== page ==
The Rome Statute established four core international crimes: genocide, crimes against humanity, war crimes, and the crime of aggression. Those crimes "shall not be subject to any statute of limitations".Under the Rome Statute, the ICC can only investigate and prosecute the four core international crimes in situations where states are "unable" or "unwilling" to do so themselves. The court has jurisdiction over crimes only if they are committed in the territory of a state party or if they are committed by a national of a state party; an exception to this rule is that the ICC may also have jurisdiction over crimes if its jurisdiction is authorized by the United Nations Security Council.
The post of UN High Commissioner for Human Rights was constituted decades after most of the human rights treaties were adopted. Treaty body after treaty body was created, without a relationship to a High Commissioner, and without a relationship to each other. The result has been a burgeoning reporting burden, duplication of procedures, little effort to synchronize substantive outcomes, and rudimentary follow-up processes and responsibilities. In the meantime, treaty body members have struggled to preserve their independent expert status in a highly politicized UN environment, which has populated their numbers with many government surrogates and grossly underfinanced their work.
The reforms envisaged in this Report have assumed that improvements not requiring formal amendment will be more easily accomplished. Hence, the recommendations generally assume a six treaty body regime, and focus primarily on offering concrete suggestions for improvements in working methods of the treaty bodies and procedures at the Office of the High Commissioner for Human Rights (OHCHR). The proposals for bolstering national level partnerships are also made in the context of the current conditions of overlap and a multiplicity of treaty bodies. Follow-up is the key missing component of the implementation regime, and therefore recommendations in this context are developed at some length. While one major reform requiring amendment is ultimately recommended, most of the specific recommendations concerning working methods and OHCHR processes remain relevant to a reorganized treaty regime.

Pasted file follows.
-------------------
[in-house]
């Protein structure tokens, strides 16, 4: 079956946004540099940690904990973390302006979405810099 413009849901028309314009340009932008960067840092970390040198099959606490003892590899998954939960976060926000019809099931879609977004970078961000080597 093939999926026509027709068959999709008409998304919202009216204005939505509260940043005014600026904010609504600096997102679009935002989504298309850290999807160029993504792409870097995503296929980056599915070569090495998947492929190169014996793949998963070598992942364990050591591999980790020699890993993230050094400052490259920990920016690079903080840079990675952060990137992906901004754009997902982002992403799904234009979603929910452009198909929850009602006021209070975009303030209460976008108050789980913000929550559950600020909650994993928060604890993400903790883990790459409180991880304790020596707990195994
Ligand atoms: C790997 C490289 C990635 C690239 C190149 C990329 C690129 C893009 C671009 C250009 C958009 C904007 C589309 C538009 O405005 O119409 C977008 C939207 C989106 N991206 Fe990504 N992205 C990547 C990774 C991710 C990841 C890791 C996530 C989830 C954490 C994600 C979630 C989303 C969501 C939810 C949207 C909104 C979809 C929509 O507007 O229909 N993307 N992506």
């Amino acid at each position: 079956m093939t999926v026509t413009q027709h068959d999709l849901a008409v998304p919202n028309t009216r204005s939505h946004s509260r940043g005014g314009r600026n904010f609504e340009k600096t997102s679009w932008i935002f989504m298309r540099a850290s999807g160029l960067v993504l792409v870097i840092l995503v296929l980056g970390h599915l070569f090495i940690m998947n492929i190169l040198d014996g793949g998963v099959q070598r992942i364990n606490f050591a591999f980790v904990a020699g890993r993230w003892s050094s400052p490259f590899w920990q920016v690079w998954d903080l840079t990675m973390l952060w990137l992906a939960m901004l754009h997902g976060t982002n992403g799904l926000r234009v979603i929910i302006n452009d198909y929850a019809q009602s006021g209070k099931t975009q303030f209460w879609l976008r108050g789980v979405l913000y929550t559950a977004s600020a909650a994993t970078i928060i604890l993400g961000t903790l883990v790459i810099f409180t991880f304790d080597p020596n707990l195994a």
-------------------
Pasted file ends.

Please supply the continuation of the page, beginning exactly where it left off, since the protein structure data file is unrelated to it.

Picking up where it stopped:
The UN Declaration on the Elimination of Violence against Women was adopted by the United Nations General Assembly in 1993. It covers physical, sexual and psychological violence as well as violence both at home and elsewhere in society.
The definition of violence against women that the UN presents in the Declaration is currently the most widely accepted definition:
‘Any act of gender-based violence that results in, or is likely to result in, physical, sexual or psychological harm or suffering to women, including threats of such acts, coercion or arbitrary deprivation of liberty, whether occurring in public or in private life.’
The Declaration states three categories of violence against women: violence perpetrated by the State, such as violence against women in custody and as part of warfare; violence occurring within the general community, including rape, sexual harassment, trafficking in women and intimidation at work; and violence in the family and in the private sphere, for example incest and selective abortions).
According to the Declaration, violence against women is rooted in the historically unequal power relations between women and men. It also explains that violence against women is ‘one of the crucial social mechanisms by which women are forced into a subordinate position compared with men.’
The UN member states are therefore urged to legislate against the violence, work preventively and improve the situation of victimised women.